Church agency-backed call for Israel to observe international law in Gaza
Church and development groups are expressing deep concern as the humanitarian crisis in the Gaza Strip continues to escalate. In the past week alone 86 Palestinians have been killed by Israeli military operations, and critics are raising fresh question about thelegaility of their actions.
In response UK foreign secretary Margaret Beckett has called on Israelis and Palestinians to ëmeet their obligations under international humanitarian lawí.
The deaths in the town of Beit Hanoun in the Gaza Strip have brought the total fatalities since the end of June to 342, most of them civilians.
Israel has been carrying out operations in Gaza to stop Palestinian militants firing rockets into Israeli population centres near the Strip. The rockets, aimed at targeting Israeli civilians, have killed eight people since 2004.
As a High Contracting Party to the Fourth Geneva Convention the UK has a duty to ensure Israel complies with its obligations. But as Gaza enters a fifth month of incursions, the churches' development and advocacy organisation Christian Aid believes Margaret Beckettís words will "ring hollow if they are not backed up by action."
Christian Aid says that its partners, both Israeli and Palestinian, along with United Nations officials, have expressed their shock over the continuing Israeli incursions in Gaza, asking how many more Palestinians need to die before the world acts.
Infrastructure and residential areas have also been widely destroyed, leaving many with sporadic fuel supplies, rationed electricity and limited drinking water.
"Israel continues to implement more force without implementing more wisdom," commented Hadas Ziv of the Israeli Physicians for Human Rights. "Weíve been trying force for forty years and it hasnít worked. Where does this all bring us?"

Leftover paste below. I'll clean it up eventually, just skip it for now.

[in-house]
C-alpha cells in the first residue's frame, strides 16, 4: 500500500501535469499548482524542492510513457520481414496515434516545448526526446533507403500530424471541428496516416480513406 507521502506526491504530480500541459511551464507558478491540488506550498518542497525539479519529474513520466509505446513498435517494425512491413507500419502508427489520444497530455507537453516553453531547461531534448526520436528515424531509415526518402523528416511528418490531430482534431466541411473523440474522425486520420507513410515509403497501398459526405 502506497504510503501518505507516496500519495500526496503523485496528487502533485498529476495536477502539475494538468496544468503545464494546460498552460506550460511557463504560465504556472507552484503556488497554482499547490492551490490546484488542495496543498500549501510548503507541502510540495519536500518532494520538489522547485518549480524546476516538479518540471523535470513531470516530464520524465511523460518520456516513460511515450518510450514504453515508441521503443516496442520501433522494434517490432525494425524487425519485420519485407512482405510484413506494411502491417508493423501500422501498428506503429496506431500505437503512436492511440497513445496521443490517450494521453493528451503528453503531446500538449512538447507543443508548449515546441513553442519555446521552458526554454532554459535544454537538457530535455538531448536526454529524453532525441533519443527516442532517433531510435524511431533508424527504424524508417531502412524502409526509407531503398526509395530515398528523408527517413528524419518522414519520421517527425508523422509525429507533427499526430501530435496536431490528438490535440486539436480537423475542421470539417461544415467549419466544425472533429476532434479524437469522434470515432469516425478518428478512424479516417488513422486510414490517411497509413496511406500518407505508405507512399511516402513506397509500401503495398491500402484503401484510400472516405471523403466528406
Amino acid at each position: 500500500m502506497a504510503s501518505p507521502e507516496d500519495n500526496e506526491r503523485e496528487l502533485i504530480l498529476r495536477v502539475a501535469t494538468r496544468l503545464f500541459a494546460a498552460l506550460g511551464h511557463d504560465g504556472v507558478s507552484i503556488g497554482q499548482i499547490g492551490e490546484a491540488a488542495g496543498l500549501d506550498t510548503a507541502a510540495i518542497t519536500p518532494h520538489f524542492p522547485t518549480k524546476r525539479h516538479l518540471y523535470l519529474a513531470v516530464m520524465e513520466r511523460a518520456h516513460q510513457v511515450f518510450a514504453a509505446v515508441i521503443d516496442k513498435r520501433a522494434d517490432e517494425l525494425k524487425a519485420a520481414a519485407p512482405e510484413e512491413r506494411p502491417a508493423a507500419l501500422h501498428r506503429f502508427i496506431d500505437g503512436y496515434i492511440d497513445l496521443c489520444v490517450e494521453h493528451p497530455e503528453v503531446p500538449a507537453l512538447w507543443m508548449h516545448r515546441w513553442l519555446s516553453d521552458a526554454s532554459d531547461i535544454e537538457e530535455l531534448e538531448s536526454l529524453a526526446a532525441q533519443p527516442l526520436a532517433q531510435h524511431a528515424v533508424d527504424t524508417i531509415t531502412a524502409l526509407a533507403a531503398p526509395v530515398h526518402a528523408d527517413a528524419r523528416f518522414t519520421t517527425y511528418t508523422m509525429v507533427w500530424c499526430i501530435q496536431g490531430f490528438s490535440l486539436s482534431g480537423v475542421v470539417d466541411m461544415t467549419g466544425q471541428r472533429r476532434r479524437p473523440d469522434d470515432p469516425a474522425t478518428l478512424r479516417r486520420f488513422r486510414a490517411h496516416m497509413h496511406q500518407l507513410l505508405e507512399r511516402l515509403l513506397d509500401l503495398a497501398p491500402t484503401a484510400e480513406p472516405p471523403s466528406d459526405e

Israel has expressed regret over the deaths of 18 Palestinians on Tuesday after a barrage of tank shells hit civilians homes in Beit Hanoun. But the Israeli human rights organisation BíTselem has said the militaryís contention that they did not mean to kill civilians is "disingenuous lip service."
BíTselem have called for an immediate criminal investigation into the incident, which saw 13 people from the same family, including women and children, attacked while they slept. BíTselem argue the artillery shelling was not a defensive action and believe there is an argument that the action may constitute a war crime.
Artillery fire is often used by Israel in densely-populated residential areas, raising the likelihood of civilian casualties.
William Bell, Christian Aidís Middle East policy specialist declared this week: "We would like to ask Margaret Beckett precisely what action she intends to take to get Israelis and Palestinians to meet their obligations under international law."
He added: "An end to Israelís illegal occupation of the Palestinian Territories should be at the forefront of her agenda, as well as putting pressure on those who violate international law. Without concerted action, words expressing concern are meaningless."